This preview shows page 1. Sign up to view the full content.
Unformatted text preview: emonstrated with the king, that it would be better policy to prolong the war; at least, to spare his own person in the action. He urged to him, that the desperate situation of the duke of Normandy made it requisite for that prince to bring matters to a speedy decision, and put his whole fortune on the issue of a battle; but that the king of England, in his own country, beloved by his subjects, provided with every supply, had more certain and less dangerous means of ensuring to himself the victory: That the Norman troops, elated on the one hand with the highest hopes, and seeing, on the other, no resource in case of a discomfiture, would fight to the last extremity; and being the flower of all the warriors of the continent, must be regarded as formidable to the English: That if their first fire, which is always the most dangerous, were allowed to languish for want PLL v5 (generated January 22, 2010) 117 http://oll.libertyfund.org/title/695 Online Library of Liberty: The History of England, vol. 1 of action; if they were harassed with small skirmishes, straitened in provisions, and fatigued with the bad weather and deep roads during the winter-season, which was approaching, they must fall an easy and a bloodless prey to their enemy: That if a general action were delayed, the English, sensible of the imminent danger, to which their properties, as well as liberties, were exposed from those rapacious invaders, would hasten from all quarters to his assistance, and would render his army invincible: That, at least, if he thought it necessary to hazard a battle, he ought not to expose his own person; but reserve, in case of disastrous accidents, some resource to the liberty and independance of the kingdom: And that having once been so unfortunate, as to be constrained to swear, and that upon the holy reliques, to support the pretensions of the duke of Normandy, it were better that the command of the army should be entrusted to another, who, not being bound by those sacred ties, might give the soldiers more assured hopes of a prosperous issue to the combat. Harold was deaf to all these remonstrances: Elated with his past prosperity, as well as stimulated by his native courage, he resolved to give battle in person; and for that purpose, he drew near to the Normans, who had removed their camp and fleet to Hastings, where they fixed their quarters. He was so confident of success, that he sent a message to the duke, promising him a sum of money, if he would depart the kingdom without effusion of blood: But his offer was rejected with disdain; and William, not to be behind with his enemy in vaunting, sent him a message by some monks, requiring him either to resign the kingdom, or to hold it of him in fealty, or to submit their cause to the arbitration of the pope, or to fight him in single combat. Harold replied, that the God of battles would soon be the arbiter of all their differences.m The English and Normans now prepared themselves for this important decision; but the aspect of things, on the night before the battle, was very 11th October. different in the two camps. The English spent the time in riot, and jollity, and disorder; the Normans in silence and in prayer, and in the other functions of their religion.n On the morning, the duke called together the most considerable of his commanders, and made them a speech suitable to the occasion. He represented to them, that the event, which they and he had long wished for, was approaching; the whol...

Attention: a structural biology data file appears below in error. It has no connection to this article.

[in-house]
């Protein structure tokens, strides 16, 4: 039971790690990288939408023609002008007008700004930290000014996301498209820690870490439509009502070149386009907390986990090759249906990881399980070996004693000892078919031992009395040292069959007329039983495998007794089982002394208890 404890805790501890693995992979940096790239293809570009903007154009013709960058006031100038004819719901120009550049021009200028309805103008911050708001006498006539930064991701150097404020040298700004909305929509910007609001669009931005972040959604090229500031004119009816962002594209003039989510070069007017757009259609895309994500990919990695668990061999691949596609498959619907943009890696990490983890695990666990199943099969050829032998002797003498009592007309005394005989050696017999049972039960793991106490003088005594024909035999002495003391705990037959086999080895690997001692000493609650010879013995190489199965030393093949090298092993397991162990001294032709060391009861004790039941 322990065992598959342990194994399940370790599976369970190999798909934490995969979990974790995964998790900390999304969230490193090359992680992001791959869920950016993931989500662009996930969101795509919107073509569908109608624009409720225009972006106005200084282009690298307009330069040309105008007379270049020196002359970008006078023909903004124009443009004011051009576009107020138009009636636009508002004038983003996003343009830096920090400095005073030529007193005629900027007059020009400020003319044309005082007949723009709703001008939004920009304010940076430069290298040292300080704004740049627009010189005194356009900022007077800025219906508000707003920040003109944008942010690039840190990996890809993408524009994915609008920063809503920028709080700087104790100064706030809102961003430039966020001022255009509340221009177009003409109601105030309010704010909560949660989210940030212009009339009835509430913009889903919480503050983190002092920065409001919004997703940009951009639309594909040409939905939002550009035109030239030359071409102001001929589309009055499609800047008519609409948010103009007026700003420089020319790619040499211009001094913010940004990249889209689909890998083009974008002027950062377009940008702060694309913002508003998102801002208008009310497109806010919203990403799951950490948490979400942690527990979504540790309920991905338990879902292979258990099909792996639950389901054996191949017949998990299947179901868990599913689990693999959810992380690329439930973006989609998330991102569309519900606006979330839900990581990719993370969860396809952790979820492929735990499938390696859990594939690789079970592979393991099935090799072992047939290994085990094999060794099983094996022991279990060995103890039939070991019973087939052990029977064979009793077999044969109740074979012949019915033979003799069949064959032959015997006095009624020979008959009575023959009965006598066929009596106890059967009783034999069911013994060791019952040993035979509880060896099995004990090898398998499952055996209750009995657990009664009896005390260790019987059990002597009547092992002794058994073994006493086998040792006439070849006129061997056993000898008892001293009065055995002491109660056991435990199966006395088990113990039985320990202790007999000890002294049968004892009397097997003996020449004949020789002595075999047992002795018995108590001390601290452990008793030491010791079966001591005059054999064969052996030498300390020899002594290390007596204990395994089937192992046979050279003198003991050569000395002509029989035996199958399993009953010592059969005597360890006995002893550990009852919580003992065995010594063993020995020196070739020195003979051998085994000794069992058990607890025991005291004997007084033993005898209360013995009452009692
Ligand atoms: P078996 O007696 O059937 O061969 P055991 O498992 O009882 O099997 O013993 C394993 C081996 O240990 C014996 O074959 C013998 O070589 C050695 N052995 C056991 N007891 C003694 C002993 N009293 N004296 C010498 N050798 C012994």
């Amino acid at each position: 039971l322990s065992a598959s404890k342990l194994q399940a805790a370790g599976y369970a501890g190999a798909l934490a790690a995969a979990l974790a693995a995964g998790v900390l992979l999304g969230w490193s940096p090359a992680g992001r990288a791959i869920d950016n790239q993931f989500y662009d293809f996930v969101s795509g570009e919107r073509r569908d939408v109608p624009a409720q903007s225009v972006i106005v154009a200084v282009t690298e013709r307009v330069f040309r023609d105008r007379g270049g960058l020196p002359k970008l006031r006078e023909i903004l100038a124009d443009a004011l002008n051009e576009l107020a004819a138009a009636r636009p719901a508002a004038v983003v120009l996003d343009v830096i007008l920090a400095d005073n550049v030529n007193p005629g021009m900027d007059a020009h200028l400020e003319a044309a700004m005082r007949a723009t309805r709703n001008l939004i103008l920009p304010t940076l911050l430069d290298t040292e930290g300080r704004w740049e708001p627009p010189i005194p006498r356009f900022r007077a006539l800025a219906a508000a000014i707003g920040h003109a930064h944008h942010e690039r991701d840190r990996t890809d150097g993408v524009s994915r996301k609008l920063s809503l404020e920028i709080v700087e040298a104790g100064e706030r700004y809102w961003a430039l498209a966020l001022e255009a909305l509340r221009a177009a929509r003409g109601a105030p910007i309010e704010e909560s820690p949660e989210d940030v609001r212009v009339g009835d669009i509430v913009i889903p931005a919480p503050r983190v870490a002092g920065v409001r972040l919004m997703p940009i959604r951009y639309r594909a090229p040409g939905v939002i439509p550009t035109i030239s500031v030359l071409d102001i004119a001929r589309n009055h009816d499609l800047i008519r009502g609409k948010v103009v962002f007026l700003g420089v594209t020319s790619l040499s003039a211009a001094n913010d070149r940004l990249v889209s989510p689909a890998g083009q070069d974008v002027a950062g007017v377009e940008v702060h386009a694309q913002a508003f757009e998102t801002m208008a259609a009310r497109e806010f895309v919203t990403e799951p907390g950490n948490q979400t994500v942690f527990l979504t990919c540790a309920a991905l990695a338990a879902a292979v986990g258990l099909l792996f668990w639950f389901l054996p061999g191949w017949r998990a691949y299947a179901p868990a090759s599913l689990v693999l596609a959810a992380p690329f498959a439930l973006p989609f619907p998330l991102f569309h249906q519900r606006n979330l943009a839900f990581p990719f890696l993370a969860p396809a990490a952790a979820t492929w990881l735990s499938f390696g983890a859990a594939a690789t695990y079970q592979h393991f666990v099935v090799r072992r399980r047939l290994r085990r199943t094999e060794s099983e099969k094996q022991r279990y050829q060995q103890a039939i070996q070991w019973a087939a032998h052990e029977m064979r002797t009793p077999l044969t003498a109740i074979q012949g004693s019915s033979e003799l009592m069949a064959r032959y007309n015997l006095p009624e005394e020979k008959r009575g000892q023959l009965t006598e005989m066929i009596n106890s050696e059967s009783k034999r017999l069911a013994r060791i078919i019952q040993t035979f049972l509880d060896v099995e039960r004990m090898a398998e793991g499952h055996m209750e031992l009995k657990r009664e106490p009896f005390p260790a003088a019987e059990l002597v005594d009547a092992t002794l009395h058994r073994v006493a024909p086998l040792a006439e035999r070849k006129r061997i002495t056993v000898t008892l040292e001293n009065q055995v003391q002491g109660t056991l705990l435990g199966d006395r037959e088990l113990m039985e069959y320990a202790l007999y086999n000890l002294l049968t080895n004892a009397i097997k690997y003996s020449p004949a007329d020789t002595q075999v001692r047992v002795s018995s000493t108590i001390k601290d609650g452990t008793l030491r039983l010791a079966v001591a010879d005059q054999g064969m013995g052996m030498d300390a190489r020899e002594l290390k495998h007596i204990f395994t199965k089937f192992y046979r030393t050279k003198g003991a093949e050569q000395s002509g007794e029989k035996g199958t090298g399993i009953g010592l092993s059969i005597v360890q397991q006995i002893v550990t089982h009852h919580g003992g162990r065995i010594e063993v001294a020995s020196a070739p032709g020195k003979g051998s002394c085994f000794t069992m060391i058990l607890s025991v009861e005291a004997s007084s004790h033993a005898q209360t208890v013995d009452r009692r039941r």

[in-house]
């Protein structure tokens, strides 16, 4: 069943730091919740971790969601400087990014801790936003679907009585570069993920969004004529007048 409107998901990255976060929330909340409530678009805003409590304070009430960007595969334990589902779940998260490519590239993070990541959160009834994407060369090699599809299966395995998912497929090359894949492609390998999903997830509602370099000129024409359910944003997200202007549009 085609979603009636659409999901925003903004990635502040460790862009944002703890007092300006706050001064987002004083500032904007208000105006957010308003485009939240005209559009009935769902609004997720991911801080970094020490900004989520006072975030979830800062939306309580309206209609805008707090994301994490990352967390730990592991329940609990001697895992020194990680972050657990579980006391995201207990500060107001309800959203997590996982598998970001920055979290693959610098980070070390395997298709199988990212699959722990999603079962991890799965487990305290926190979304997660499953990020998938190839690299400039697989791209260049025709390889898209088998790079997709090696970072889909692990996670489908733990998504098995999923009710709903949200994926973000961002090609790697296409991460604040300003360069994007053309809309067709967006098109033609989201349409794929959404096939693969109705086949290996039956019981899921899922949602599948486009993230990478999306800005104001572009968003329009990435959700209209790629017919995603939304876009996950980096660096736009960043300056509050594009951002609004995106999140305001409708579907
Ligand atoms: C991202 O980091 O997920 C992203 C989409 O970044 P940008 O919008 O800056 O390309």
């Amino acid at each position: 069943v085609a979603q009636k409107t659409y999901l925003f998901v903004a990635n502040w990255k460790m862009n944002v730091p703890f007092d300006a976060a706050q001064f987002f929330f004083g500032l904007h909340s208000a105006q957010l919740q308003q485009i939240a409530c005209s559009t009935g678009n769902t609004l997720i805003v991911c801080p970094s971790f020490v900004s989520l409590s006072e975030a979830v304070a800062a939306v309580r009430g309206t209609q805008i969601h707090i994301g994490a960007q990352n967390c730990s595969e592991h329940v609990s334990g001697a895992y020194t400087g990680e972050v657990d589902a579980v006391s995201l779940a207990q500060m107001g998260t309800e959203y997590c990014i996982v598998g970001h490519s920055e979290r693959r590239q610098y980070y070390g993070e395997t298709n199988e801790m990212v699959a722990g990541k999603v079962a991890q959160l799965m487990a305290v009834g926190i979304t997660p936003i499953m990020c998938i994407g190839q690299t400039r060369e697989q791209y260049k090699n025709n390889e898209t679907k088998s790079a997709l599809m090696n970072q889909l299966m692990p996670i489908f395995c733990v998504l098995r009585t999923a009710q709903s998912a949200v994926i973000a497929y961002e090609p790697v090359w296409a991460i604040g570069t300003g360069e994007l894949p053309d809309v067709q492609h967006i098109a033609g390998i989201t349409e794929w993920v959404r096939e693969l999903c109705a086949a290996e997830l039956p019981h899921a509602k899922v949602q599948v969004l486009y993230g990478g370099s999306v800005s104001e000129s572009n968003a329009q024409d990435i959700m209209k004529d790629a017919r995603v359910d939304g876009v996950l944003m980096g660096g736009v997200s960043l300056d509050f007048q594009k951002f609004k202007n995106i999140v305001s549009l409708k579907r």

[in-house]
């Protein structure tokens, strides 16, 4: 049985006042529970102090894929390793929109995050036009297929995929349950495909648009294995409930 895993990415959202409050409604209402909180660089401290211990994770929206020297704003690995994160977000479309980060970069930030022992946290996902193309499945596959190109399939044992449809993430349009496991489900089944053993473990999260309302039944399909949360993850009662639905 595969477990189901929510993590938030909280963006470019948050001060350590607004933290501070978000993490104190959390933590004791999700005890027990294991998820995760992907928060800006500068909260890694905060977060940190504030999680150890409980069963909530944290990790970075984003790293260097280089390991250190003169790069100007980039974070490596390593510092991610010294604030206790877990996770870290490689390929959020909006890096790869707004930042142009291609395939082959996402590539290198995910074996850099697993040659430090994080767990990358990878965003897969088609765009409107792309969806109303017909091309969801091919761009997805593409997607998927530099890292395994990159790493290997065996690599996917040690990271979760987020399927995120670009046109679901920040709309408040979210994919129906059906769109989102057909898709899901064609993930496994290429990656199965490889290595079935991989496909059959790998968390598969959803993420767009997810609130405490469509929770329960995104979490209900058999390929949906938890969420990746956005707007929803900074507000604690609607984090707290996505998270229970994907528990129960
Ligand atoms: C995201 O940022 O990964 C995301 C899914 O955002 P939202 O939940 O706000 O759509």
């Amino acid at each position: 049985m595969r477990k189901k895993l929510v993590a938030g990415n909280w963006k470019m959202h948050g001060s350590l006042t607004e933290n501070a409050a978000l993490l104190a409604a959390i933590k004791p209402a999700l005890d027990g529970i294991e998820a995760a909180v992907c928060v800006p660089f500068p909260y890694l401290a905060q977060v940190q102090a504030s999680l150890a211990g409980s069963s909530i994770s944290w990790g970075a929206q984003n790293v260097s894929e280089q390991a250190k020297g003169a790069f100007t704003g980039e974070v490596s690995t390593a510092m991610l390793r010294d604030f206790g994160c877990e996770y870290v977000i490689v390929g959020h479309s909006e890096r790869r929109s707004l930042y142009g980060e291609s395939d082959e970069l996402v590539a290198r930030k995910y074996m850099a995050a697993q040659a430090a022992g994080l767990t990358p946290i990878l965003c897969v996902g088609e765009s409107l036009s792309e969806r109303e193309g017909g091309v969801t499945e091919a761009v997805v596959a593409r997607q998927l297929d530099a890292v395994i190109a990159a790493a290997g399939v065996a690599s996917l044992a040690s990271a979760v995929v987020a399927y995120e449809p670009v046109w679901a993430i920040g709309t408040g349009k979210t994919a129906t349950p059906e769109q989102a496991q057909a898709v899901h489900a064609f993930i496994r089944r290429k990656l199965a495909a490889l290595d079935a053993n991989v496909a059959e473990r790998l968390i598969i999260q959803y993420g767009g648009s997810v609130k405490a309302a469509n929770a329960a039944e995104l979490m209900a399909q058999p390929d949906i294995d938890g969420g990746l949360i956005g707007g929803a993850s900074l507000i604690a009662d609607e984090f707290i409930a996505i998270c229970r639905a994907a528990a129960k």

View Full Document
- Spring '08